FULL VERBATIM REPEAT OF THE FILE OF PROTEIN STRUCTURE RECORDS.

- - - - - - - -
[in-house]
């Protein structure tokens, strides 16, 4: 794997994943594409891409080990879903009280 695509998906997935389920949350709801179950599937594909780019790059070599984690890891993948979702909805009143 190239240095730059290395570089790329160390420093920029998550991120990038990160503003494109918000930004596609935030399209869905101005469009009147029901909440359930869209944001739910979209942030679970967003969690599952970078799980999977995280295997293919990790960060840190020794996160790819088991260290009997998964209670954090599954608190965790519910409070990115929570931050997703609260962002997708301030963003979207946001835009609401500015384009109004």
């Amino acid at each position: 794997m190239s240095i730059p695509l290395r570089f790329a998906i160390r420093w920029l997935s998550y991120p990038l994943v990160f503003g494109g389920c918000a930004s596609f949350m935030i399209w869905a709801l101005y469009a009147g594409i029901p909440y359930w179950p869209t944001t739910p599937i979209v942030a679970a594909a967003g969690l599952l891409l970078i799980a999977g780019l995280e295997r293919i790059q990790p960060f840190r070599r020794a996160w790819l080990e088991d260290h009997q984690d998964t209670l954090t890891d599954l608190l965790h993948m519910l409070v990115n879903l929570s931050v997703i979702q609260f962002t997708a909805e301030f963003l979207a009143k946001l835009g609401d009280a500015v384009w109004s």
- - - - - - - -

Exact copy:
[in-house]
């Protein structure tokens, strides 16, 4: 794997994943594409891409080990879903009280 695509998906997935389920949350709801179950599937594909780019790059070599984690890891993948979702909805009143 190239240095730059290395570089790329160390420093920029998550991120990038990160503003494109918000930004596609935030399209869905101005469009009147029901909440359930869209944001739910979209942030679970967003969690599952970078799980999977995280295997293919990790960060840190020794996160790819088991260290009997998964209670954090599954608190965790519910409070990115929570931050997703609260962002997708301030963003979207946001835009609401500015384009109004």
């Amino acid at each position: 794997m190239s240095i730059p695509l290395r570089f790329a998906i160390r420093w920029l997935s998550y991120p990038l994943v990160f503003g494109g389920c918000a930004s596609f949350m935030i399209w869905a709801l101005y469009a009147g594409i029901p909440y359930w179950p869209t944001t739910p599937i979209v942030a679970a594909a967003g969690l599952l891409l970078i799980a999977g780019l995280e295997r293919i790059q990790p960060f840190r070599r020794a996160w790819l080990e088991d260290h009997q984690d998964t209670l954090t890891d599954l608190l965790h993948m519910l409070v990115n879903l929570s931050v997703i979702q609260f962002t997708a909805e301030f963003l979207a009143k946001l835009g609401d009280a500015v384009w109004s």